Public to have their say on proposed sentencing guideline for young people
Members of the public are being invited to give their views on a new sentencing guideline which states that rehabilitation should be a primary consideration when young people are being sentenced.
The Scottish Sentencing Council has today launched a 12 week public consultation seeking views on its draft sentencing young people guideline, which, having considered a range of evidence, it proposes will apply to every case where the person being sentenced is under the age of 25.
Those working in the criminal justice system have long known that, for many, offending behaviour reduces in the mid-twenties. Research by the University of Edinburgh commissioned by the Council and published last week found that brain development is an ongoing process which continues until approximately 25-30 years of age. The research also found that imbalances in brain development explain the risk-taking, emotionally driven behaviour commonly attributed to young people, and which may include illegal activity.
The guideline accordingly sets out what makes young people different from fully mature adults and how this affects the selection of the most appropriate sentence.
It requires sentencers to take account of a young person’s maturity when assessing their blameworthiness for an offence and highlights the need to take into account factors common to many young people who commit offences. Factors including adverse childhood experiences such as trauma or bereavement. The guideline recognises that young people have a greater capacity for change, and that rehabilitation should therefore be given greater emphasis when sentencing young people who have offended.
Under the guideline, the full range of sentencing options - including custodial sentences - will remain open to courts when sentencing a young person.
However, the guideline makes it clear that a custodial sentence should only be imposed on a young person when the judge is satisfied that no other sentence is appropriate. The guideline also suggests that judges should refer cases to a children’s hearing for advice where it is competent to do so.
The guideline will influence how up to 17,000 young people are sentenced each year. The Council’s hope and expectation is that it will bring long-term social and economic benefits and by promoting reduced reoffending through greater emphasis on rehabilitation and increased use of the children’s hearings system.
Lord Turnbull, senator member of the Scottish Sentencing Council, said: “The sentencing of young people is a complex and challenging exercise which requires a more individualistic approach, with a need to take the unique personal circumstances of the young person into account. This guideline aims to increase public knowledge and confidence by explaining the process of sentencing a young person.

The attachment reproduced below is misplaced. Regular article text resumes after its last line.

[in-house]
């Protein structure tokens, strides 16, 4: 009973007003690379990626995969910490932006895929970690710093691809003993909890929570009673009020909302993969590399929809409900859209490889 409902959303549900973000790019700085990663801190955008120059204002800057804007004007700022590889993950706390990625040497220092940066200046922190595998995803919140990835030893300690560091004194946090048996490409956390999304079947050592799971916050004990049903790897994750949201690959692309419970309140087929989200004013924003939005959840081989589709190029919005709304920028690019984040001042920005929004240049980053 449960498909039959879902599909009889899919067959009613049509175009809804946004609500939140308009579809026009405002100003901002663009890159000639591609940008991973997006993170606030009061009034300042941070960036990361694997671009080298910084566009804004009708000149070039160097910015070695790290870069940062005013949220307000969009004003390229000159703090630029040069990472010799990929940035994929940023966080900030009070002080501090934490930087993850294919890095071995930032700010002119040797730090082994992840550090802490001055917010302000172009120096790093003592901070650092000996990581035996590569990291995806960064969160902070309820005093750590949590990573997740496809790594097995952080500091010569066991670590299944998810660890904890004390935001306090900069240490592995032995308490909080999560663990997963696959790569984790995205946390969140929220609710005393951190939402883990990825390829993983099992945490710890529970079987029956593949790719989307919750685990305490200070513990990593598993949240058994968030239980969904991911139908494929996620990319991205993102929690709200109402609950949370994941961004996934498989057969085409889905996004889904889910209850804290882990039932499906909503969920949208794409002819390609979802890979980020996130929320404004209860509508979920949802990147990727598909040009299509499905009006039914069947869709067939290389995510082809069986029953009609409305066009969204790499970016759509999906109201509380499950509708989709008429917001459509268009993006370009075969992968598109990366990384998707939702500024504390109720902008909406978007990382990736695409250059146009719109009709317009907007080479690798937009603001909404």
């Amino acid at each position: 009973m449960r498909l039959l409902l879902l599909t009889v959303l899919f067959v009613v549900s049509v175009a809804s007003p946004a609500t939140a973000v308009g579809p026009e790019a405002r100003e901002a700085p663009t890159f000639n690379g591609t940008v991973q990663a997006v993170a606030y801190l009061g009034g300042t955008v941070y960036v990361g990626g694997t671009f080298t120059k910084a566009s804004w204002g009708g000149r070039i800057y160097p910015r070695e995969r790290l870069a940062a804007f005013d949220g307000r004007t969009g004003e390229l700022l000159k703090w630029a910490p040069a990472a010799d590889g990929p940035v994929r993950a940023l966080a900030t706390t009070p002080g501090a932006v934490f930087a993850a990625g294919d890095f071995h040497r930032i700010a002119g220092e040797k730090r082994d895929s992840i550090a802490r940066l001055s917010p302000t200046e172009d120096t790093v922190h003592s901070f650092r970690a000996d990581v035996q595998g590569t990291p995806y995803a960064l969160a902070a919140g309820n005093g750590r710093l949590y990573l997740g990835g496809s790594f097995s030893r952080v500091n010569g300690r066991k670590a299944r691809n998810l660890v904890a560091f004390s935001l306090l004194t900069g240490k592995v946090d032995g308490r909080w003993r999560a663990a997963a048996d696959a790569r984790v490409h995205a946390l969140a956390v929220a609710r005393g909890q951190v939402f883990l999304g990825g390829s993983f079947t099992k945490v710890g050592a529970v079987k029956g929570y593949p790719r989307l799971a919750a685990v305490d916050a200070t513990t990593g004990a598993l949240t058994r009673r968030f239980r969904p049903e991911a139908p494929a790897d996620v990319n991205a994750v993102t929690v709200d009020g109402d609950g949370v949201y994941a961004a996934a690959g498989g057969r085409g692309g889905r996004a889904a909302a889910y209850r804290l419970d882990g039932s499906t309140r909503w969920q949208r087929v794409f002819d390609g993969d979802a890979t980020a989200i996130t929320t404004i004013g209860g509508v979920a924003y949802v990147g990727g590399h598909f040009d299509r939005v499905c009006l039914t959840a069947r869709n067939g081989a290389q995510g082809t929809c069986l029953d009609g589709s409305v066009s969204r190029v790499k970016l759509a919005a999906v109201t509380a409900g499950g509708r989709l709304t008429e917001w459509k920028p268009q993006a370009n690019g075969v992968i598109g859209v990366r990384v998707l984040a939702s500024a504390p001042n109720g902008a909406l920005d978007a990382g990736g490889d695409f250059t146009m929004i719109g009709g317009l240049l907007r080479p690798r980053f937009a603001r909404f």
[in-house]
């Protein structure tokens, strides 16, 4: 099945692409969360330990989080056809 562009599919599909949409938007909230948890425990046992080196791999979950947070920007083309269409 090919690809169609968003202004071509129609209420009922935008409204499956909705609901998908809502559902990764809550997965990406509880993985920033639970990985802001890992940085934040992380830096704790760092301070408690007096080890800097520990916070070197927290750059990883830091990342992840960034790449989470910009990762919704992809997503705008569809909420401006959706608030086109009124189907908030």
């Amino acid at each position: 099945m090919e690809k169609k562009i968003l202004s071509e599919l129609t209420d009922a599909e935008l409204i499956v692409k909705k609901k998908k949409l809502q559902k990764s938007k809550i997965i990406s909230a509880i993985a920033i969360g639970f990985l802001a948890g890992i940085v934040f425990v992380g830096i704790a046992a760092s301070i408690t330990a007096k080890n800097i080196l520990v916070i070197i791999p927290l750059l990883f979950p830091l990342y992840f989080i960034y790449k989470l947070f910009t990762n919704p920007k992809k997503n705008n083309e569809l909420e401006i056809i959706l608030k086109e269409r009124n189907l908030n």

“We are satisfied having commissioned independent research that there is sufficient evidence to adopt a different approach to sentencing for those who are under 25.
“To ensure our guidelines are of use to the courts, court users, and to the public in general we consider it vital to get the widest possible range of views on our guidelines. I would urge people to take this opportunity to help shape the development of this important sentencing guideline.”
Tom Halpin Chief Executive of Sacro, a Scottish community justice organisation which works to create safer and more cohesive communities across Scotland said: “Sacro welcomes this public consultation on draft sentencing young people guideline. The evidence available is that the impact of trauma, adverse childhood experiences and differing levels of maturity, needs a more individualistic approach to sentencing. This is necessary to support rehabilitation. These factors need to be taken account of by our courts in delivering justice, while still recognising and addressing the harm caused to victims.”
Claire Lightowler, Director of Centre for Youth and Criminal Justice (CYCJ) said: “We welcome the draft sentencing guideline for children and young people published for consultation today. The considered way this takes into account the complexities of sentencing young people is very encouraging.
“Too many children and young people are still being tried in adult courts in Scotland, where they often cannot understand, let alone participate, in proceedings. Therefore, we are pleased to see the guideline encourages the courts to make more use of the Children’s Hearings System and for all options to be considered before imposing a custodial sentence on a young person, which we know has significant negative consequences for individuals and society.
“This work by the Scottish Sentencing Council is a valuable contribution to the discussion in Scotland about how we build a rights-respecting approach for children and young people in conflict with the law, which acknowledges the harm they can cause and respects the rights of those they harm.”
The public consultation is open for 12 weeks in order for individuals, groups and organisations to have their say on the guideline. The deadline for responding to the consultation is Friday 22 May 2020. More details, including how to respond to the consultation, can be found at: https://consultations.scottishsentencingcouncil.org.uk/